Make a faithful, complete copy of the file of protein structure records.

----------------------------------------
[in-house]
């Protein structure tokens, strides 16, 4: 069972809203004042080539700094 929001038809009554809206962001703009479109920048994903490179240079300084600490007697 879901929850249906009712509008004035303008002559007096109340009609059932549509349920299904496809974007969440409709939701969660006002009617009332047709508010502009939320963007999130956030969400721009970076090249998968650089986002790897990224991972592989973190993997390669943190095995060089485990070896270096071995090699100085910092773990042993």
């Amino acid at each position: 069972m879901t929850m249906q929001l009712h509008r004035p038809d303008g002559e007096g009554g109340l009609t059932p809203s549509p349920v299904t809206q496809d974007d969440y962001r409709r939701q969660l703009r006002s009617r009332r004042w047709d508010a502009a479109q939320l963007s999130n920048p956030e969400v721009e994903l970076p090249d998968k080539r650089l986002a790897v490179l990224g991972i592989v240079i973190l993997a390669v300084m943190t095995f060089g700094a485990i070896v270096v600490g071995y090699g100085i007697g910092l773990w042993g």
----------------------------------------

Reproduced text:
[in-house]
């Protein structure tokens, strides 16, 4: 069972809203004042080539700094 929001038809009554809206962001703009479109920048994903490179240079300084600490007697 879901929850249906009712509008004035303008002559007096109340009609059932549509349920299904496809974007969440409709939701969660006002009617009332047709508010502009939320963007999130956030969400721009970076090249998968650089986002790897990224991972592989973190993997390669943190095995060089485990070896270096071995090699100085910092773990042993």
């Amino acid at each position: 069972m879901t929850m249906q929001l009712h509008r004035p038809d303008g002559e007096g009554g109340l009609t059932p809203s549509p349920v299904t809206q496809d974007d969440y962001r409709r939701q969660l703009r006002s009617r009332r004042w047709d508010a502009a479109q939320l963007s999130n920048p956030e969400v721009e994903l970076p090249d998968k080539r650089l986002a790897v490179l990224g991972i592989v240079i973190l993997a390669v300084m943190t095995f060089g700094a485990i070896v270096v600490g071995y090699g100085i007697g910092l773990w042993g």